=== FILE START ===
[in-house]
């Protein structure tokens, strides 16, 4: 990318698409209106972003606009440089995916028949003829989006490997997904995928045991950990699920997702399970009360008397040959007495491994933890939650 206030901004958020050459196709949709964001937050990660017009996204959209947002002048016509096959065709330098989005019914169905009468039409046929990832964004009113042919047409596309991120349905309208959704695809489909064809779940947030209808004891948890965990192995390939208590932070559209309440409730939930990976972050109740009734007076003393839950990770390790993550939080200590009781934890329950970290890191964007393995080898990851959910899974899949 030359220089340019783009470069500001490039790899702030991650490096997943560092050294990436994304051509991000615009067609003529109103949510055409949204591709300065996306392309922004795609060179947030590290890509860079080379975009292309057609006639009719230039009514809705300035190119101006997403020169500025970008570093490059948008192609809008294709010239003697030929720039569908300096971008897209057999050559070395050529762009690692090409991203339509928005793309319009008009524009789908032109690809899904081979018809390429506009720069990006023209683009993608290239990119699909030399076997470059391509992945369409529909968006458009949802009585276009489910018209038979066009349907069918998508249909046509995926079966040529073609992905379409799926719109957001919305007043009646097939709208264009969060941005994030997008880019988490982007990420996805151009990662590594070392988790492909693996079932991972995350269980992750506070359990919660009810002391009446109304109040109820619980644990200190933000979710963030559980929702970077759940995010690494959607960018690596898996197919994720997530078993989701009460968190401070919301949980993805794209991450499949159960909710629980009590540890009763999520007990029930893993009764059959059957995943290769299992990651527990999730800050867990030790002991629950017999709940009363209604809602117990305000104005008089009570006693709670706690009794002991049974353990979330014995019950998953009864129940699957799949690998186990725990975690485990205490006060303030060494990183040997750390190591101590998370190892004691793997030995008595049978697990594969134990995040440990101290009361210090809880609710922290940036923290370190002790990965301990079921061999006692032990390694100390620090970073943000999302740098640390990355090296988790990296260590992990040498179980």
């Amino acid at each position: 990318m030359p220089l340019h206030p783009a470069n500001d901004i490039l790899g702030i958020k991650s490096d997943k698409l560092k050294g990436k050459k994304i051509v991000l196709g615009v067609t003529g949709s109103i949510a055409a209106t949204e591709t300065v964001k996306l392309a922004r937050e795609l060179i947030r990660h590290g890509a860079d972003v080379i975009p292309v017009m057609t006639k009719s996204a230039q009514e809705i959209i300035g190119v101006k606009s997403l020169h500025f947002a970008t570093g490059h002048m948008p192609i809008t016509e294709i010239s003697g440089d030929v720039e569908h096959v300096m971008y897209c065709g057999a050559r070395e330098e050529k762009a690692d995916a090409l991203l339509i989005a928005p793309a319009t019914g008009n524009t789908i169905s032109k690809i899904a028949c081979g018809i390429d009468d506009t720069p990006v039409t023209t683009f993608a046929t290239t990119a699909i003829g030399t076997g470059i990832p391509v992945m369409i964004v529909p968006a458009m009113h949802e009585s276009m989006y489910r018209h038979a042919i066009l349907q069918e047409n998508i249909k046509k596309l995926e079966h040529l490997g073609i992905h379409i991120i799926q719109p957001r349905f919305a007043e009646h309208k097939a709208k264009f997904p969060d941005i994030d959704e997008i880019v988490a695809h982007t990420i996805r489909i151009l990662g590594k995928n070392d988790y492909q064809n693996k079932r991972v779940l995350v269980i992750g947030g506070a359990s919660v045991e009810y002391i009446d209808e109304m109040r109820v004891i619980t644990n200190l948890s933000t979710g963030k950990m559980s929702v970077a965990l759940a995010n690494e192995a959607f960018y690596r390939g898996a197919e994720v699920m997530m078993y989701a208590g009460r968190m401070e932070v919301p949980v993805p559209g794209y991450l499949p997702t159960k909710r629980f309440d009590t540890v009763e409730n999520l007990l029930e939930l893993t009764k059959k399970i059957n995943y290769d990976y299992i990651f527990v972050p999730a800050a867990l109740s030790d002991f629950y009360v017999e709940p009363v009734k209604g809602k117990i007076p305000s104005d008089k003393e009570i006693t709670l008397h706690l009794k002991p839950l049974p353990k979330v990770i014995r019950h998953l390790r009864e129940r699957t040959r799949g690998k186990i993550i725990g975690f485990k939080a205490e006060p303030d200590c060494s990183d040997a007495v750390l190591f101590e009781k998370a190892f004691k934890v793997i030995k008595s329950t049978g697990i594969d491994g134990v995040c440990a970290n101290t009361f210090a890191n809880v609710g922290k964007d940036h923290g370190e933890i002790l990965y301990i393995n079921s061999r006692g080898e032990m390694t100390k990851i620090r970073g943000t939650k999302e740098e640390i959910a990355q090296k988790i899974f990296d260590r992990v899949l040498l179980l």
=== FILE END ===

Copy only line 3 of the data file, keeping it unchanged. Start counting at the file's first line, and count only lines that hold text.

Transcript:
């Amino acid at each position: 990318m030359p220089l340019h206030p783009a470069n500001d901004i490039l790899g702030i958020k991650s490096d997943k698409l560092k050294g990436k050459k994304i051509v991000l196709g615009v067609t003529g949709s109103i949510a055409a209106t949204e591709t300065v964001k996306l392309a922004r937050e795609l060179i947030r990660h590290g890509a860079d972003v080379i975009p292309v017009m057609t006639k009719s996204a230039q009514e809705i959209i300035g190119v101006k606009s997403l020169h500025f947002a970008t570093g490059h002048m948008p192609i809008t016509e294709i010239s003697g440089d030929v720039e569908h096959v300096m971008y897209c065709g057999a050559r070395e330098e050529k762009a690692d995916a090409l991203l339509i989005a928005p793309a319009t019914g008009n524009t789908i169905s032109k690809i899904a028949c081979g018809i390429d009468d506009t720069p990006v039409t023209t683009f993608a046929t290239t990119a699909i003829g030399t076997g470059i990832p391509v992945m369409i964004v529909p968006a458009m009113h949802e009585s276009m989006y489910r018209h038979a042919i066009l349907q069918e047409n998508i249909k046509k596309l995926e079966h040529l490997g073609i992905h379409i991120i799926q719109p957001r349905f919305a007043e009646h309208k097939a709208k264009f997904p969060d941005i994030d959704e997008i880019v988490a695809h982007t990420i996805r489909i151009l990662g590594k995928n070392d988790y492909q064809n693996k079932r991972v779940l995350v269980i992750g947030g506070a359990s919660v045991e009810y002391i009446d209808e109304m109040r109820v004891i619980t644990n200190l948890s933000t979710g963030k950990m559980s929702v970077a965990l759940a995010n690494e192995a959607f960018y690596r390939g898996a197919e994720v699920m997530m078993y989701a208590g009460r968190m401070e932070v919301p949980v993805p559209g794209y991450l499949p997702t159960k909710r629980f309440d009590t540890v009763e409730n999520l007990l029930e939930l893993t009764k059959k399970i059957n995943y290769d990976y299992i990651f527990v972050p999730a800050a867990l109740s030790d002991f629950y009360v017999e709940p009363v009734k209604g809602k117990i007076p305000s104005d008089k003393e009570i006693t709670l008397h706690l009794k002991p839950l049974p353990k979330v990770i014995r019950h998953l390790r009864e129940r699957t040959r799949g690998k186990i993550i725990g975690f485990k939080a205490e006060p303030d200590c060494s990183d040997a007495v750390l190591f101590e009781k998370a190892f004691k934890v793997i030995k008595s329950t049978g697990i594969d491994g134990v995040c440990a970290n101290t009361f210090a890191n809880v609710g922290k964007d940036h923290g370190e933890i002790l990965y301990i393995n079921s061999r006692g080898e032990m390694t100390k990851i620090r970073g943000t939650k999302e740098e640390i959910a990355q090296k988790i899974f990296d260590r992990v899949l040498l179980l």